Feast on the works of Jessica Eaton, the colour empress of aggregate assemblages
When I look at a photograph and don’t understand what I’m looking at, it makes me feel unsettled. And sort of ignorant. Love that. Makes me ask questions. Slides me into the unknown. The fresh. The unchartered. And with Canadian artist Jessica Eaton’s work, I stand there and think, F*** yeah. That’s good.
So what’s going on in these geometric compositions? How are these rich saturated hues created? Does it really matter? No. Not really. But isn’t it amazing how a single photograph can make you have so many thoughts?
When I first interviewed Jessica Eaton in 2011, around the time her series Cubes for Albers and LeWitt began winning prizes, I remember her sending me upon my request a break down of how her images were created. Despite the analysis, I remained fairly puzzled. Five years later I look at her new work, photographs such as Transition C03 or Helen 01 (Helen Frankenthaler, Small’s Paradise, 1964), and am equally intrigued.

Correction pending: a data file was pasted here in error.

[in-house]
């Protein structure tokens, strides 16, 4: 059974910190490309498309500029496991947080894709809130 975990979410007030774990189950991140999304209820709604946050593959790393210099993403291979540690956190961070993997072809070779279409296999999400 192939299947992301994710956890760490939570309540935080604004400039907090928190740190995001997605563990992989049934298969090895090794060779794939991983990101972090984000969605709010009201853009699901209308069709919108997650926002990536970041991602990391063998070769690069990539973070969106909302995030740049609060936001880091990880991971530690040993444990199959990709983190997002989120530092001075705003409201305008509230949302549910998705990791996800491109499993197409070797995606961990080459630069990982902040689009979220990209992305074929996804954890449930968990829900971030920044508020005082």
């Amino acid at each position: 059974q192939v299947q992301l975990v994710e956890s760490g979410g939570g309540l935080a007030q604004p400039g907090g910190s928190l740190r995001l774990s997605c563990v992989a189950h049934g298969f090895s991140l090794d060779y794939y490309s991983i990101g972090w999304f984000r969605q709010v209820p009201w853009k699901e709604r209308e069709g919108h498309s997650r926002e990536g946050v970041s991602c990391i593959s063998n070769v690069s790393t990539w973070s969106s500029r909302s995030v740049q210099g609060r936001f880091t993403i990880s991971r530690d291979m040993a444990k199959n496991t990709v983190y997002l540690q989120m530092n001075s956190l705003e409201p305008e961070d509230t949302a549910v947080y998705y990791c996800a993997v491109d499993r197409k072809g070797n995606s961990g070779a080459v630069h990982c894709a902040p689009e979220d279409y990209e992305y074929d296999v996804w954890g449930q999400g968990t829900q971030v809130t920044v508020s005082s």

Here’s what I’ve worked out though: Eaton’s works are cumulative creations. Aggregate assemblages. Summative scenarios. She layers multiple exposures to produce increasingly complex geometric compositions. She is into additive colour techniques and uses a large-format analogue camera. I also know Eaton was struck by one of Sol LeWitt’s Paragraphs on Conceptual Art where he speaks about reducing the subject to the simplest form, and reusing it so that the more abstract idea or concept can become the subject. She became interested in investigating the fundamental properties of photography. The outcome: a colour disco. A hues-rave. She is, quite simply, making our minds dance. Can you see the music?
Jessica Eaton’s solo show is at the M+B Gallery in Los Angeles until November 12, 2016. www.mbart.com